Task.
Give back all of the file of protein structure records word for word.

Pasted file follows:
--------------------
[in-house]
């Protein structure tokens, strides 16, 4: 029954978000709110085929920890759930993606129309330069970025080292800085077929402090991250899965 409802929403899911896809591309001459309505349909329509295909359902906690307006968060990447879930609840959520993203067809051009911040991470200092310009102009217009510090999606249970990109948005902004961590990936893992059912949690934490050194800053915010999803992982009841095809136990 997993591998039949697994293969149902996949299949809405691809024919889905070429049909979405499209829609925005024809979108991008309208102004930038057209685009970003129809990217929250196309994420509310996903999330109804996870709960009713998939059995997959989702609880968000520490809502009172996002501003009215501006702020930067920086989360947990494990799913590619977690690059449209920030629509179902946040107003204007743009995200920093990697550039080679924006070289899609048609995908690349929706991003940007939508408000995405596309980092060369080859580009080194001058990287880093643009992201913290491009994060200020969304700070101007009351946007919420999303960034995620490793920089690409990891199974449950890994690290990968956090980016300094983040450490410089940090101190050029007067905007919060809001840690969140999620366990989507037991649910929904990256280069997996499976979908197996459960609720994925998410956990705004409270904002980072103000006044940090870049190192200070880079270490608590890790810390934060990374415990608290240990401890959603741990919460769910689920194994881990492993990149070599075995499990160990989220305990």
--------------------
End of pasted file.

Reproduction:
[in-house]
């Protein structure tokens, strides 16, 4: 029954978000709110085929920890759930993606129309330069970025080292800085077929402090991250899965 409802929403899911896809591309001459309505349909329509295909359902906690307006968060990447879930609840959520993203067809051009911040991470200092310009102009217009510090999606249970990109948005902004961590990936893992059912949690934490050194800053915010999803992982009841095809136990 997993591998039949697994293969149902996949299949809405691809024919889905070429049909979405499209829609925005024809979108991008309208102004930038057209685009970003129809990217929250196309994420509310996903999330109804996870709960009713998939059995997959989702609880968000520490809502009172996002501003009215501006702020930067920086989360947990494990799913590619977690690059449209920030629509179902946040107003204007743009995200920093990697550039080679924006070289899609048609995908690349929706991003940007939508408000995405596309980092060369080859580009080194001058990287880093643009992201913290491009994060200020969304700070101007009351946007919420999303960034995620490793920089690409990891199974449950890994690290990968956090980016300094983040450490410089940090101190050029007067905007919060809001840690969140999620366990989507037991649910929904990256280069997996499976979908197996459960609720994925998410956990705004409270904002980072103000006044940090870049190192200070880079270490608590890790810390934060990374415990608290240990401890959603741990919460769910689920194994881990492993990149070599075995499990160990989220305990």